That expanded vision fits the mission to increase membership. The goal is not simply to win back departed members, but to redefine who can be served by CWLA. “When you think of our members – talking about people and organizations that advocate on behalf of youth – who are those people who should be advocates?” says Swan, president of the Eastern Campus for the Wayne County Community College District in Michigan. “It’s much larger than we’ve defined it in the past.”
While widening CWLA’s membership net, however, James-Brown will have to ensure that current members don’t get away. That will require honing services to please members, then selling the package to prospects, all while competing with growing social service and child welfare membership groups, such as the Milwaukee-based Alliance for Children and Families.
“We need to figure out our value, given the new players in the field and the changes in funding” that many child welfare organizations have experienced recently, James-Brown says. “What can we uniquely bring to the table?”
Another change, of course, will be leadership style. Bilchik, a veteran prosecutor who came from the juvenile justice field, focused heavily on organizational changes at CWLA and on national policy. His predecessor, David Liederman, was a glad-handing advocate who was big on networking and light on attention to organizational details.
James-Brown’s best leadership trait, say colleagues in Philadelphia and Washington, is likeability.
“She’s just a very nice person. That’s the best way to describe her,” says Dorothy Simmons, executive director of Children’s Services in Philadelphia, a USWP member agency. “Very open, approachable … very comfortable and involved in the community.”
“I saw her evolve through the administrative staff to become president,” says Marilyn Rivers, a United Way volunteer and executive director of the Women’s Christian Alliance, another Philadelphia-based member agency. “She’s a team player … and she knows how to do a good job and go by the rules when she needs to and think outside the box when she needs to.”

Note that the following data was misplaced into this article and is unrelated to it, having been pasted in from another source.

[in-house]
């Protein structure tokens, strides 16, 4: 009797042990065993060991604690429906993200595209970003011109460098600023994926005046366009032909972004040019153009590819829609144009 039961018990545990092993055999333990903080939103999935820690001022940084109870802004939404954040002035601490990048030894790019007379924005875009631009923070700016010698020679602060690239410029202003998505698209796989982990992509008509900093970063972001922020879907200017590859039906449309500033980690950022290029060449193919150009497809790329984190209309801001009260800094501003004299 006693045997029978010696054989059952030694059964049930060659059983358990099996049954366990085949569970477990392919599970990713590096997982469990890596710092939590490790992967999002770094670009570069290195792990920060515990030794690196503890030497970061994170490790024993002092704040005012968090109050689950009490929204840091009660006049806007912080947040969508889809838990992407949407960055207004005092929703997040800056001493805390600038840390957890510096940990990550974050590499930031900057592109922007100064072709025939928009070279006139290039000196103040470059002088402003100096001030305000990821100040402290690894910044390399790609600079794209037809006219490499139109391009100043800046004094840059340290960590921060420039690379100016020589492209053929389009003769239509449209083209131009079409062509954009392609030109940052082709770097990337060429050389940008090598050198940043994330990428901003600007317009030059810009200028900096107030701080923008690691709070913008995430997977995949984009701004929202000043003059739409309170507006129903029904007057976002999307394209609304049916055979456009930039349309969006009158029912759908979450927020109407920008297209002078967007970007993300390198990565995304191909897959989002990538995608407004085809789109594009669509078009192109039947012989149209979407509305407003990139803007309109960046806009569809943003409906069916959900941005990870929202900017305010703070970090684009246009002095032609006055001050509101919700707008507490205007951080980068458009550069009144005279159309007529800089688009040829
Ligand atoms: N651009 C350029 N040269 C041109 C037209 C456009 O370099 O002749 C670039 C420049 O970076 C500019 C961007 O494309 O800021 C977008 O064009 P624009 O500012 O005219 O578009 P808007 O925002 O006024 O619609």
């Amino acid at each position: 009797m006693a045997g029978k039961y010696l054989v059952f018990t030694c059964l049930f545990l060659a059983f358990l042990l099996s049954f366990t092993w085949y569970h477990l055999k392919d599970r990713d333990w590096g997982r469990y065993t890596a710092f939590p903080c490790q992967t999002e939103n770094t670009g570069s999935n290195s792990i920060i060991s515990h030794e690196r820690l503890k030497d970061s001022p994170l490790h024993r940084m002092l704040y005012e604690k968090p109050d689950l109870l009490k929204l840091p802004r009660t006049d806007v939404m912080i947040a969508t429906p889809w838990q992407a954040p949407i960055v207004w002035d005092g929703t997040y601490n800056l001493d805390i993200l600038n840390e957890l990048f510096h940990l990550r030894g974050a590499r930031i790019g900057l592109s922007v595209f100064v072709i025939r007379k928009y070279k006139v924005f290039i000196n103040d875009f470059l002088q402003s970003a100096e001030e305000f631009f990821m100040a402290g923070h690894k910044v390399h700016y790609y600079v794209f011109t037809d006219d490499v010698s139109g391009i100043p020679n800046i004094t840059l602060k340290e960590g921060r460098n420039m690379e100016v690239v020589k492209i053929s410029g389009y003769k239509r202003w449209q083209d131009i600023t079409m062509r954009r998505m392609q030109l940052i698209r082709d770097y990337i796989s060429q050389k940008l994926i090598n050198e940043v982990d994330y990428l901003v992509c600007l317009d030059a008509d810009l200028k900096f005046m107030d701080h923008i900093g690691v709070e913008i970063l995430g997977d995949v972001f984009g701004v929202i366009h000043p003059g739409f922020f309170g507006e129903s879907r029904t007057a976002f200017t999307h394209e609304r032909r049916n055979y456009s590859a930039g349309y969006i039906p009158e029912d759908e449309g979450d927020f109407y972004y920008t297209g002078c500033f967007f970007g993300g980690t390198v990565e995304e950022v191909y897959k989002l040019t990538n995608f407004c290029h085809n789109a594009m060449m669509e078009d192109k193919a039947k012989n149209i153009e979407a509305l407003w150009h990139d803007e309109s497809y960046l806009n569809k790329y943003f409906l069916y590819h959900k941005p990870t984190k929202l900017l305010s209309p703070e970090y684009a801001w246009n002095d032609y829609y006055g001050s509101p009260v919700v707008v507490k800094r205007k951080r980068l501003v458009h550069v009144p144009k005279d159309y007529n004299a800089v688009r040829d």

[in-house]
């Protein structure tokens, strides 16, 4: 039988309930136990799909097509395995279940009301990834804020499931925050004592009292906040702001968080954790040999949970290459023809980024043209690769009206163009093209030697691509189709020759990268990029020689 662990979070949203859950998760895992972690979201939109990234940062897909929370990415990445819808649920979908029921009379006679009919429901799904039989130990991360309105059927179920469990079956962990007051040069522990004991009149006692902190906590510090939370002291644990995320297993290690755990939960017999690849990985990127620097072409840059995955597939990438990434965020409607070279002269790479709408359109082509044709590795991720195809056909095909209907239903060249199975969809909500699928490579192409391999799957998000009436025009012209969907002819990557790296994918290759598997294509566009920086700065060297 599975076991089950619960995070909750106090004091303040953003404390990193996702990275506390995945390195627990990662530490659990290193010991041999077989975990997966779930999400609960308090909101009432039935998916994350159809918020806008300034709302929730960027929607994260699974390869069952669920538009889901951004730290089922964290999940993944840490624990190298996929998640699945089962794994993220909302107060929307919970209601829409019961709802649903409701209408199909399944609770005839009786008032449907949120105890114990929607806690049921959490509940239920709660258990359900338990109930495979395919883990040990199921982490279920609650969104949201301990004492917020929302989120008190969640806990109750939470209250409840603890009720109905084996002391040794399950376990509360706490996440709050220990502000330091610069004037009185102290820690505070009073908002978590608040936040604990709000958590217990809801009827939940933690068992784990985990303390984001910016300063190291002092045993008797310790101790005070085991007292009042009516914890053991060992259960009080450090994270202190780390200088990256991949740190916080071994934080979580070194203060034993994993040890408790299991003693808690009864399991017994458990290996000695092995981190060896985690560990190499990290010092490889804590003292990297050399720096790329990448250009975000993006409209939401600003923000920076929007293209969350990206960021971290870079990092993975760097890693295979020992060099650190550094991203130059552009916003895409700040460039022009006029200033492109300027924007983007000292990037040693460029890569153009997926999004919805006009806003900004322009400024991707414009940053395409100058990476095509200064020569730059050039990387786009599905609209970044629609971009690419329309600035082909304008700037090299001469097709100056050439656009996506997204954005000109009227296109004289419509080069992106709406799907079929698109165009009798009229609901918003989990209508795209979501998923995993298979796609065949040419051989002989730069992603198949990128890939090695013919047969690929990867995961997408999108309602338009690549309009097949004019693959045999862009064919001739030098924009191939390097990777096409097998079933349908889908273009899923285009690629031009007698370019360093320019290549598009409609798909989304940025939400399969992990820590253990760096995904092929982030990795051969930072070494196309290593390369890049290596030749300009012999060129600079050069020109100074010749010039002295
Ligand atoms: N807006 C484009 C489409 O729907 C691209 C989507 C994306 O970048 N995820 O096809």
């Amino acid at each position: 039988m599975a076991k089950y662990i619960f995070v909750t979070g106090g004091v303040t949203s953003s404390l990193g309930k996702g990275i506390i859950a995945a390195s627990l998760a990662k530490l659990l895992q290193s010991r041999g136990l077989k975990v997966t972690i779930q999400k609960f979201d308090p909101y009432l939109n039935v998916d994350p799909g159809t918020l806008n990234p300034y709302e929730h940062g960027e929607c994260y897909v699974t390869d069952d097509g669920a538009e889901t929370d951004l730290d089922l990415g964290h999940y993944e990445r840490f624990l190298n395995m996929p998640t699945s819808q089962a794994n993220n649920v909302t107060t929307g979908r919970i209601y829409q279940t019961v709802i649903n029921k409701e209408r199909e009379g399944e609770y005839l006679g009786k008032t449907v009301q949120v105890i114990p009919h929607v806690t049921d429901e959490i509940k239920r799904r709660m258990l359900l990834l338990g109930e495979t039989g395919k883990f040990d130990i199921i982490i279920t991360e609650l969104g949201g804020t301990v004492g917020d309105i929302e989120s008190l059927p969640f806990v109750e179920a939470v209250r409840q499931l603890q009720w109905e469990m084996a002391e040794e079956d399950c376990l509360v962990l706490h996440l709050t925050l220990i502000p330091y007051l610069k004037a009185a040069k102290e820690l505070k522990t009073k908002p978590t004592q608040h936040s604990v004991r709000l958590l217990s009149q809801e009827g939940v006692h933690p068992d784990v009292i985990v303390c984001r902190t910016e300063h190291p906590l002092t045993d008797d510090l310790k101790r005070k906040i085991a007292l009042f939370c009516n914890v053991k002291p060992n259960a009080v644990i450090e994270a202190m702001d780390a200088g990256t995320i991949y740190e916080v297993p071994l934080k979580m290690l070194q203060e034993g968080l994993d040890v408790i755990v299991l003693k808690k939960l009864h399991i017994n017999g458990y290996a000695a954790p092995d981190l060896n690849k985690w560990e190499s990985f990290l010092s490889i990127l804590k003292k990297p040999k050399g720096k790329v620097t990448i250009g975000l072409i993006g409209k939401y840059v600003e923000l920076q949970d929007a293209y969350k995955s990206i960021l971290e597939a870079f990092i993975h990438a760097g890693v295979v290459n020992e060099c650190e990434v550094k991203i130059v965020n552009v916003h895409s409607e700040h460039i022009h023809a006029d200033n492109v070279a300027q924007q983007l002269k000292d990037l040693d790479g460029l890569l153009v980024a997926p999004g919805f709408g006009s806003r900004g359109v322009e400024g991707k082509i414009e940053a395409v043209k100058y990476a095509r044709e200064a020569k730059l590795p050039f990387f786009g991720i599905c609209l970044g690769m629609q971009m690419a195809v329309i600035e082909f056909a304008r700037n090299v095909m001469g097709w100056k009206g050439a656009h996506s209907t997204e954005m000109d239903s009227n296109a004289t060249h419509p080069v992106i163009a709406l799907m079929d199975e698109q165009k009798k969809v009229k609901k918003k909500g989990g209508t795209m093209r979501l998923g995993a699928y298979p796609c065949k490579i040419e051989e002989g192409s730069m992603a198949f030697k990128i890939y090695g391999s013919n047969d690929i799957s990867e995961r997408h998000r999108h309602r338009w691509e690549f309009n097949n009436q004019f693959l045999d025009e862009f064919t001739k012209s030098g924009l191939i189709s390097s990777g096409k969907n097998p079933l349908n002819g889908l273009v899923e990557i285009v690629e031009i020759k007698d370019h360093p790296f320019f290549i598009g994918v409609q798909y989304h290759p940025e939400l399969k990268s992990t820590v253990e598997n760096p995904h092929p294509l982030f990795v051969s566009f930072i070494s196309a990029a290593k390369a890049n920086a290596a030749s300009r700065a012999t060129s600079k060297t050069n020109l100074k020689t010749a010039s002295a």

James-Brown describes her management style as “collaborative. The most exciting thing about the [CWLA] staff is how much more they know than what I know in terms of the content. I like to leverage what people know internally, and externally find partnerships with other organizations.”
To get a better feel for her new constituency, she plans to spend her early months on the job traveling. She will make 10 stops around the country, all near at least 15 member agencies, to solicit opinions on what services CWLA should provide more of and where it might cut back. She says that before the tour, she hopes to meet with Bilchik.
James-Brown will be assisted – and probably challenged, to a point – by an increasingly involved board. “This is a more focused, assertive board, focused on both resource development and policy,” Swan says, attributing its strength to more meetings and a restructuring that removed appointed board members and subjected everyone to election.
As a veteran executive who has served on a number of boards herself, James-Brown understands an involved board – to a point. “Boards should focus on governance,” she says, “and too often we don’t allow them to. Right now, they are very involved, appropriately. But circumstances should dictate the level of involvement” a board has in day-to-day operations.
Supporters say James-Brown is up to the task. “Chris is an experienced and proven executive,” says Brian Gallagher, CEO of the United Way of America. She “has demonstrated her talents of all the key areas necessary to run an organization, no matter what stage it’s in or the challenges it may face.”
Contact: CWLA (202) 638-2952, http://www.cwla.org.
Alexis Vaughan contributed to this story.